First publication page
Title The Aryan Path
Document Type Journal
Language English
Publisher Name Ramanlal J. Patel

Documents available for this title

Volume IV

Volume VI

Volume VIII

Volume IX

Volume X

Volume XVIII

Volume XIX

Volume XX

Volume XXI

Volume XXIII

Volume XXIV


Founded in 1930, the Aryan Path was a monthly English journal devoted to matters of spirituality, religion, philosophy, science, and psychology. Published by the Theosophy Company, Bombay, the journal had three key objectives: ‘To form a nucleus of universal Brotherhood of Humanity, without distinction of race, creed, sex, caste, or colour’; ‘The study of ancient and modern religions, philosophies and sciences, and a demonstration of the importance of such study’; and ‘The investigation of the unexplained laws of nature and psychical powers latent in man’. The journal used to accept gifts and donations.


The journal published essays, commentaries, correspondences, book reviews, and sayings. The key themes were spiritual freedom, Indian and western philosophy, Indian and western psychology, the Vedas and the Upanishads, Indian women, children, occult fiction, Christianity, Islam, God, and civilization. Published articles included: D.S. Sarma’s ‘The Gita and Spiritual Freedom’; A.R. Orage’s ‘Psychology: Indian and Western’; Paul Brunton’s ‘The Holy Men of Hindustan’; M.S. Modak’s ‘Spinoza and the Upanishads’; Bernard Bromage’s ‘Occult Fiction and Psychic Values’; C.E.M. Joad’s ‘Religion in the West’; Saroj Kumar Das’ ‘Religion at the Crossroads: Pseudo-mysticism versus Mysticism’; J.S. Collis’ ‘Science and Occultism: The Law of Cycles’; William Norman Brown’s ‘The West Must Learn about India’; J.B. Rhine’s ‘Psychical Research or Parapsychology during 1937’; and C. Delisle Burns’ ‘The Teaching of Gandhi’.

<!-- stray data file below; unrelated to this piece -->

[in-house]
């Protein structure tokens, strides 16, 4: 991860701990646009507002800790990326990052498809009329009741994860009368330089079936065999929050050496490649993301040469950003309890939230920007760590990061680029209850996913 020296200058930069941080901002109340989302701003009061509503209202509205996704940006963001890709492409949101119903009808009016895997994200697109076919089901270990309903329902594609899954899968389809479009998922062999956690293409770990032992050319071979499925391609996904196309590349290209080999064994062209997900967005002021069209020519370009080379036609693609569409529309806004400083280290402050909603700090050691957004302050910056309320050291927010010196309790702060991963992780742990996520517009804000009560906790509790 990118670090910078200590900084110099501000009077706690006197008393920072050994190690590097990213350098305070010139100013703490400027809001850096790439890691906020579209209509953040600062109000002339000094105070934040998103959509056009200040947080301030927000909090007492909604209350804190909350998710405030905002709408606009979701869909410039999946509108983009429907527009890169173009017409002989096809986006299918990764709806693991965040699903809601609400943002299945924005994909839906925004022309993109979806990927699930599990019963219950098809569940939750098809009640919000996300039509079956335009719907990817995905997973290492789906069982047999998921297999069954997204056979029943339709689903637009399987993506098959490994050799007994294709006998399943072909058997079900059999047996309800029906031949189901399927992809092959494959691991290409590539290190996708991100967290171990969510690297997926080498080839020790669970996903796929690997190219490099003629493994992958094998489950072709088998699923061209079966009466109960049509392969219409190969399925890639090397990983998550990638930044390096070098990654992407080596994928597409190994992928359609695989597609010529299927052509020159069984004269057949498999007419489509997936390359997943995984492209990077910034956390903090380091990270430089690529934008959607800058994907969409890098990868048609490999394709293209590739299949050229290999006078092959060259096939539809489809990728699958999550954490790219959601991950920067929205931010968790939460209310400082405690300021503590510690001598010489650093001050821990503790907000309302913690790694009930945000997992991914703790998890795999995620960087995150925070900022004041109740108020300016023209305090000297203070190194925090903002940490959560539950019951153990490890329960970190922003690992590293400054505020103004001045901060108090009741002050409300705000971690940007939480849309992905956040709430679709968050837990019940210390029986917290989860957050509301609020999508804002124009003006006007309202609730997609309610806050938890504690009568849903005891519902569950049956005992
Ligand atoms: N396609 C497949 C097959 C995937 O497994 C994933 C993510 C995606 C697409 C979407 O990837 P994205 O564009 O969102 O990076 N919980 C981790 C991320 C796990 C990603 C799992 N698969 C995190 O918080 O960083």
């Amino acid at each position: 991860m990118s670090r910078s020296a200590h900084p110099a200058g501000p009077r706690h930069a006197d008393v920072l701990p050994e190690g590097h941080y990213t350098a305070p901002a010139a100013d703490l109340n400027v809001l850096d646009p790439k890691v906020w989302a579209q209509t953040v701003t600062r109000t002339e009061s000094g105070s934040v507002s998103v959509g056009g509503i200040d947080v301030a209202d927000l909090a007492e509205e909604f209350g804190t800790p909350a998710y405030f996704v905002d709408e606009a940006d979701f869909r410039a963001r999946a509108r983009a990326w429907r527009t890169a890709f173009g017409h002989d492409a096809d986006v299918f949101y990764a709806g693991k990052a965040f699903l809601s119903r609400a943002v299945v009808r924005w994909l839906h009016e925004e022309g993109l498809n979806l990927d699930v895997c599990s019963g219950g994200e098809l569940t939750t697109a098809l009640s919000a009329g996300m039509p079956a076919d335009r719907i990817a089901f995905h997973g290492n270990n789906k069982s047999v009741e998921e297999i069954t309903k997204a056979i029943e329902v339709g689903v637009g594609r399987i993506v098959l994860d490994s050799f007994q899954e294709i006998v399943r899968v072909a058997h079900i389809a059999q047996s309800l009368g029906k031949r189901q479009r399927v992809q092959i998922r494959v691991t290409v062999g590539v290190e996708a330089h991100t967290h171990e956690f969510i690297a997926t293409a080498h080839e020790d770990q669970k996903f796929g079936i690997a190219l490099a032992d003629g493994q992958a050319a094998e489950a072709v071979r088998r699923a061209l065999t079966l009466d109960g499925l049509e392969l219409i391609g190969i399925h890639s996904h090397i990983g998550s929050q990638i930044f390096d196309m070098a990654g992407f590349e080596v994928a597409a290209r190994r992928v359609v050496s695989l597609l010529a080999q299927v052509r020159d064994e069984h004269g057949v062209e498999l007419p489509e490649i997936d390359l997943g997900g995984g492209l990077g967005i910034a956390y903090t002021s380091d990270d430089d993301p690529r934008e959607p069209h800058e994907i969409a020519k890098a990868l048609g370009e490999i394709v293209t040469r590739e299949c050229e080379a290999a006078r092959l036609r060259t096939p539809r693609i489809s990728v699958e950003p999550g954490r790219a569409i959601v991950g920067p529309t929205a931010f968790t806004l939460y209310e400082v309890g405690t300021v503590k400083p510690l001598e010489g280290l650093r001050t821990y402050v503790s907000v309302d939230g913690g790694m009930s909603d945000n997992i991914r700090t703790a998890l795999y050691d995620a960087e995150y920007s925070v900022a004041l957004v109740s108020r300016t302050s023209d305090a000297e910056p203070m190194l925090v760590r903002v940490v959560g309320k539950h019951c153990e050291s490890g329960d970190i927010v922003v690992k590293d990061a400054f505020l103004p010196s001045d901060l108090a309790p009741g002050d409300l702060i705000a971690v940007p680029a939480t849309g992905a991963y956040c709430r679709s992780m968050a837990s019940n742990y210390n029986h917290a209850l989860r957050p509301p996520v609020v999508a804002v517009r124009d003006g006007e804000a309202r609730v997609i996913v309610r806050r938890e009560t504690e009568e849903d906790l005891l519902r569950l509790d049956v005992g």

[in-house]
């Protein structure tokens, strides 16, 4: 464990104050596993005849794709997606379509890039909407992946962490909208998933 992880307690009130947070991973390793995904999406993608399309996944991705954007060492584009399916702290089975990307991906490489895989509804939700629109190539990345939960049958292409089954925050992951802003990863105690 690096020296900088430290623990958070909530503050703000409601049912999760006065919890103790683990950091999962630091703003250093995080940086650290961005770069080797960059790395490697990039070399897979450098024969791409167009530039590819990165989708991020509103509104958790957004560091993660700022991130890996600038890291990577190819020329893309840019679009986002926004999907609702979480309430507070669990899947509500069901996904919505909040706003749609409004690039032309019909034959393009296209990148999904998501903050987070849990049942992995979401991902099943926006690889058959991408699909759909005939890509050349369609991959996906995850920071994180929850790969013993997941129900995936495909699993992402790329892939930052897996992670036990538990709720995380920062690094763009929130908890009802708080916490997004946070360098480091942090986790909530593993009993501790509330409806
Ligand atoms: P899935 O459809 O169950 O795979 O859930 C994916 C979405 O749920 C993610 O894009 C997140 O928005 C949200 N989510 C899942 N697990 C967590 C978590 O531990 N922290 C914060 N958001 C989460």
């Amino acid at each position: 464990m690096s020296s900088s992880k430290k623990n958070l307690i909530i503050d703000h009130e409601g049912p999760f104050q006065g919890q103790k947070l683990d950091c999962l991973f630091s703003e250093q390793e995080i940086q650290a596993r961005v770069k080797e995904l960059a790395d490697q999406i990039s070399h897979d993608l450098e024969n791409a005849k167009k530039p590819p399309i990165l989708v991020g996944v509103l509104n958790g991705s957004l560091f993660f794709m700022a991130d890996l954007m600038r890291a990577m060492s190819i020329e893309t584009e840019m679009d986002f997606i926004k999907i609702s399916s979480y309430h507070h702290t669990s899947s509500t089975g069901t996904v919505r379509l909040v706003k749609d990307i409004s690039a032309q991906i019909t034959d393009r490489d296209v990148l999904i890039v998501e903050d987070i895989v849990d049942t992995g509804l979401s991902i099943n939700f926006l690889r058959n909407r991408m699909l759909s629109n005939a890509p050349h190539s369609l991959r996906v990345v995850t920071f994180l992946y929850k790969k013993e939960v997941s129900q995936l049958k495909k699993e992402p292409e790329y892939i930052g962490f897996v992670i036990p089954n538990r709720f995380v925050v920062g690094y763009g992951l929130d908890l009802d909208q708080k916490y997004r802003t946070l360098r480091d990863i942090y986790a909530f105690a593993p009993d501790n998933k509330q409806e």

The ‘Correspondence’ section included letters from various parts of British India, Burma, Ceylon and Great Britain, on religious harmony, Vedantic studies, Ayurvedic medicine, Shakespearean studies, fascism, and so on. The section ‘Ends and Sayings’ carried excerpts, comments and sayings.

Cookies Notification

This site uses cookies. By continuing to browse the site you are agreeing to our use of cookies. Find out more.